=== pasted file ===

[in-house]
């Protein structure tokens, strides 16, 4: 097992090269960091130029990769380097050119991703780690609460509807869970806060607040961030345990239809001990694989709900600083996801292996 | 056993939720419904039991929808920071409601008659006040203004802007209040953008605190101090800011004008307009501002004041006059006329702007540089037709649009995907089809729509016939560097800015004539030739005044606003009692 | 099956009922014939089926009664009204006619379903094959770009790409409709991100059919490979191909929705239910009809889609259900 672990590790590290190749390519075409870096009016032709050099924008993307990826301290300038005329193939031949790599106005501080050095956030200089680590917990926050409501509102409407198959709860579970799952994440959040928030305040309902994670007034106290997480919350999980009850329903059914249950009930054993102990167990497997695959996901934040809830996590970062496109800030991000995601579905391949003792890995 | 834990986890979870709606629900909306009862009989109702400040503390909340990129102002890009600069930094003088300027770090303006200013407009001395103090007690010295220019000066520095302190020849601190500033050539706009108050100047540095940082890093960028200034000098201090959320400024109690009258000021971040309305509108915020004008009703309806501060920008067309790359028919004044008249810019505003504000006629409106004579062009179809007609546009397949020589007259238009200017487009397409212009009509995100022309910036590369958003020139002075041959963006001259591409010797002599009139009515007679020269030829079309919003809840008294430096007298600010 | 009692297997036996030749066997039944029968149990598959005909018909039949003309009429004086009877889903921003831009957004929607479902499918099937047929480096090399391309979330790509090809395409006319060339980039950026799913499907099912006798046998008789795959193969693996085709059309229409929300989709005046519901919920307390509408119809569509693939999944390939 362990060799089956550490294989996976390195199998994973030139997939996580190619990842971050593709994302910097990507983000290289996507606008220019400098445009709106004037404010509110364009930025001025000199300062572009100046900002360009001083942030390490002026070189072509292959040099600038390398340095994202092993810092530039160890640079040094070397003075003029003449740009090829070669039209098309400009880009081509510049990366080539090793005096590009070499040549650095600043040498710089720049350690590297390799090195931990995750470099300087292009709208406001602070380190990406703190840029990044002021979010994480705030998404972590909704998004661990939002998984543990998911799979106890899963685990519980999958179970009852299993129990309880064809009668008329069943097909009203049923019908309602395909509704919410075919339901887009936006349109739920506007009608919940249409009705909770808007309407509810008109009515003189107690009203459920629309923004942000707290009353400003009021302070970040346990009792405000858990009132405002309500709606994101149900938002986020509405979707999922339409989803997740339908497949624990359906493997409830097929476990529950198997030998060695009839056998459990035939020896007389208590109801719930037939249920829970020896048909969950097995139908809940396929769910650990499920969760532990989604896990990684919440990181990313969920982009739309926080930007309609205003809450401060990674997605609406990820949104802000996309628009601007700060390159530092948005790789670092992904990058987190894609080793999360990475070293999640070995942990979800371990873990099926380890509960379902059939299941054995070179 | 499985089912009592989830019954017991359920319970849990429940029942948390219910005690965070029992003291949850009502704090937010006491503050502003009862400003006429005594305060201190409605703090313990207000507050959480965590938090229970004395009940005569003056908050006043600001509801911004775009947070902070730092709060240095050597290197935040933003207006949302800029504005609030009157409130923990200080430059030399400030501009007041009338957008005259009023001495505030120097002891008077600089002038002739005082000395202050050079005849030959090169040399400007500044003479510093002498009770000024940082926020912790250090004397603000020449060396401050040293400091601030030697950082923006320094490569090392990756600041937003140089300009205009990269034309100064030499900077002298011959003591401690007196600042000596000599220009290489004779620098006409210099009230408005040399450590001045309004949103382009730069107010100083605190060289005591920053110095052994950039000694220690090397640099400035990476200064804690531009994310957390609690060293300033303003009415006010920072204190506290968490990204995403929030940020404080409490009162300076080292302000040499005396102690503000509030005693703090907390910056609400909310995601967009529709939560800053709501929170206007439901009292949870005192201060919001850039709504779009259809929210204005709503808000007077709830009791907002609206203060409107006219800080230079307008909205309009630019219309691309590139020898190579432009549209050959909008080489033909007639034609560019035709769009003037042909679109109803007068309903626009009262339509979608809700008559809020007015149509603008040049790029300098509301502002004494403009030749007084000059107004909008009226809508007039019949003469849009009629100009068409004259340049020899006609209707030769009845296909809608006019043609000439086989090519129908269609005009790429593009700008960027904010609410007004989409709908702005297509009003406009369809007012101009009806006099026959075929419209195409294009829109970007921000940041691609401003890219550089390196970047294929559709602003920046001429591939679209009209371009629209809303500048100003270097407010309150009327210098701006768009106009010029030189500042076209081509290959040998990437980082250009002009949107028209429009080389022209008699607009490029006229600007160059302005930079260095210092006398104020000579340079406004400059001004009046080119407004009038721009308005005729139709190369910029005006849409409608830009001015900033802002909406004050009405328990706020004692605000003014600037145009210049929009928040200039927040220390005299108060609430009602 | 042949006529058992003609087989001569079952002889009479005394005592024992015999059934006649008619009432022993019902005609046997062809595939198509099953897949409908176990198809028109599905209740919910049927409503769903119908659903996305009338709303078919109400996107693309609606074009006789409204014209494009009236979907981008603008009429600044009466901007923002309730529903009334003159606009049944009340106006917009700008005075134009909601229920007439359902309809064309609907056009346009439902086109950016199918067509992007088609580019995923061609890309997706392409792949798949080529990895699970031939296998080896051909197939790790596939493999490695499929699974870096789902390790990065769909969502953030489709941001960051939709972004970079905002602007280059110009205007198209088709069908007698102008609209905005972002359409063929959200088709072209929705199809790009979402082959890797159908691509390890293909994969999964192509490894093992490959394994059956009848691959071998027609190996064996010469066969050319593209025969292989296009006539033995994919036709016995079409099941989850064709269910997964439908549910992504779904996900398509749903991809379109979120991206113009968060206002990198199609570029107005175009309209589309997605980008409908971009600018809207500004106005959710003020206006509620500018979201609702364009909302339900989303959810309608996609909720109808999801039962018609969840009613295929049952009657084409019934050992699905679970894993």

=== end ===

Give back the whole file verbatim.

[in-house]
């Protein structure tokens, strides 16, 4: 097992090269960091130029990769380097050119991703780690609460509807869970806060607040961030345990239809001990694989709900600083996801292996 | 056993939720419904039991929808920071409601008659006040203004802007209040953008605190101090800011004008307009501002004041006059006329702007540089037709649009995907089809729509016939560097800015004539030739005044606003009692 | 099956009922014939089926009664009204006619379903094959770009790409409709991100059919490979191909929705239910009809889609259900 672990590790590290190749390519075409870096009016032709050099924008993307990826301290300038005329193939031949790599106005501080050095956030200089680590917990926050409501509102409407198959709860579970799952994440959040928030305040309902994670007034106290997480919350999980009850329903059914249950009930054993102990167990497997695959996901934040809830996590970062496109800030991000995601579905391949003792890995 | 834990986890979870709606629900909306009862009989109702400040503390909340990129102002890009600069930094003088300027770090303006200013407009001395103090007690010295220019000066520095302190020849601190500033050539706009108050100047540095940082890093960028200034000098201090959320400024109690009258000021971040309305509108915020004008009703309806501060920008067309790359028919004044008249810019505003504000006629409106004579062009179809007609546009397949020589007259238009200017487009397409212009009509995100022309910036590369958003020139002075041959963006001259591409010797002599009139009515007679020269030829079309919003809840008294430096007298600010 | 009692297997036996030749066997039944029968149990598959005909018909039949003309009429004086009877889903921003831009957004929607479902499918099937047929480096090399391309979330790509090809395409006319060339980039950026799913499907099912006798046998008789795959193969693996085709059309229409929300989709005046519901919920307390509408119809569509693939999944390939 362990060799089956550490294989996976390195199998994973030139997939996580190619990842971050593709994302910097990507983000290289996507606008220019400098445009709106004037404010509110364009930025001025000199300062572009100046900002360009001083942030390490002026070189072509292959040099600038390398340095994202092993810092530039160890640079040094070397003075003029003449740009090829070669039209098309400009880009081509510049990366080539090793005096590009070499040549650095600043040498710089720049350690590297390799090195931990995750470099300087292009709208406001602070380190990406703190840029990044002021979010994480705030998404972590909704998004661990939002998984543990998911799979106890899963685990519980999958179970009852299993129990309880064809009668008329069943097909009203049923019908309602395909509704919410075919339901887009936006349109739920506007009608919940249409009705909770808007309407509810008109009515003189107690009203459920629309923004942000707290009353400003009021302070970040346990009792405000858990009132405002309500709606994101149900938002986020509405979707999922339409989803997740339908497949624990359906493997409830097929476990529950198997030998060695009839056998459990035939020896007389208590109801719930037939249920829970020896048909969950097995139908809940396929769910650990499920969760532990989604896990990684919440990181990313969920982009739309926080930007309609205003809450401060990674997605609406990820949104802000996309628009601007700060390159530092948005790789670092992904990058987190894609080793999360990475070293999640070995942990979800371990873990099926380890509960379902059939299941054995070179 | 499985089912009592989830019954017991359920319970849990429940029942948390219910005690965070029992003291949850009502704090937010006491503050502003009862400003006429005594305060201190409605703090313990207000507050959480965590938090229970004395009940005569003056908050006043600001509801911004775009947070902070730092709060240095050597290197935040933003207006949302800029504005609030009157409130923990200080430059030399400030501009007041009338957008005259009023001495505030120097002891008077600089002038002739005082000395202050050079005849030959090169040399400007500044003479510093002498009770000024940082926020912790250090004397603000020449060396401050040293400091601030030697950082923006320094490569090392990756600041937003140089300009205009990269034309100064030499900077002298011959003591401690007196600042000596000599220009290489004779620098006409210099009230408005040399450590001045309004949103382009730069107010100083605190060289005591920053110095052994950039000694220690090397640099400035990476200064804690531009994310957390609690060293300033303003009415006010920072204190506290968490990204995403929030940020404080409490009162300076080292302000040499005396102690503000509030005693703090907390910056609400909310995601967009529709939560800053709501929170206007439901009292949870005192201060919001850039709504779009259809929210204005709503808000007077709830009791907002609206203060409107006219800080230079307008909205309009630019219309691309590139020898190579432009549209050959909008080489033909007639034609560019035709769009003037042909679109109803007068309903626009009262339509979608809700008559809020007015149509603008040049790029300098509301502002004494403009030749007084000059107004909008009226809508007039019949003469849009009629100009068409004259340049020899006609209707030769009845296909809608006019043609000439086989090519129908269609005009790429593009700008960027904010609410007004989409709908702005297509009003406009369809007012101009009806006099026959075929419209195409294009829109970007921000940041691609401003890219550089390196970047294929559709602003920046001429591939679209009209371009629209809303500048100003270097407010309150009327210098701006768009106009010029030189500042076209081509290959040998990437980082250009002009949107028209429009080389022209008699607009490029006229600007160059302005930079260095210092006398104020000579340079406004400059001004009046080119407004009038721009308005005729139709190369910029005006849409409608830009001015900033802002909406004050009405328990706020004692605000003014600037145009210049929009928040200039927040220390005299108060609430009602 | 042949006529058992003609087989001569079952002889009479005394005592024992015999059934006649008619009432022993019902005609046997062809595939198509099953897949409908176990198809028109599905209740919910049927409503769903119908659903996305009338709303078919109400996107693309609606074009006789409204014209494009009236979907981008603008009429600044009466901007923002309730529903009334003159606009049944009340106006917009700008005075134009909601229920007439359902309809064309609907056009346009439902086109950016199918067509992007088609580019995923061609890309997706392409792949798949080529990895699970031939296998080896051909197939790790596939493999490695499929699974870096789902390790990065769909969502953030489709941001960051939709972004970079905002602007280059110009205007198209088709069908007698102008609209905005972002359409063929959200088709072209929705199809790009979402082959890797159908691509390890293909994969999964192509490894093992490959394994059956009848691959071998027609190996064996010469066969050319593209025969292989296009006539033995994919036709016995079409099941989850064709269910997964439908549910992504779904996900398509749903991809379109979120991206113009968060206002990198199609570029107005175009309209589309997605980008409908971009600018809207500004106005959710003020206006509620500018979201609702364009909302339900989303959810309608996609909720109808999801039962018609969840009613295929049952009657084409019934050992699905679970894993």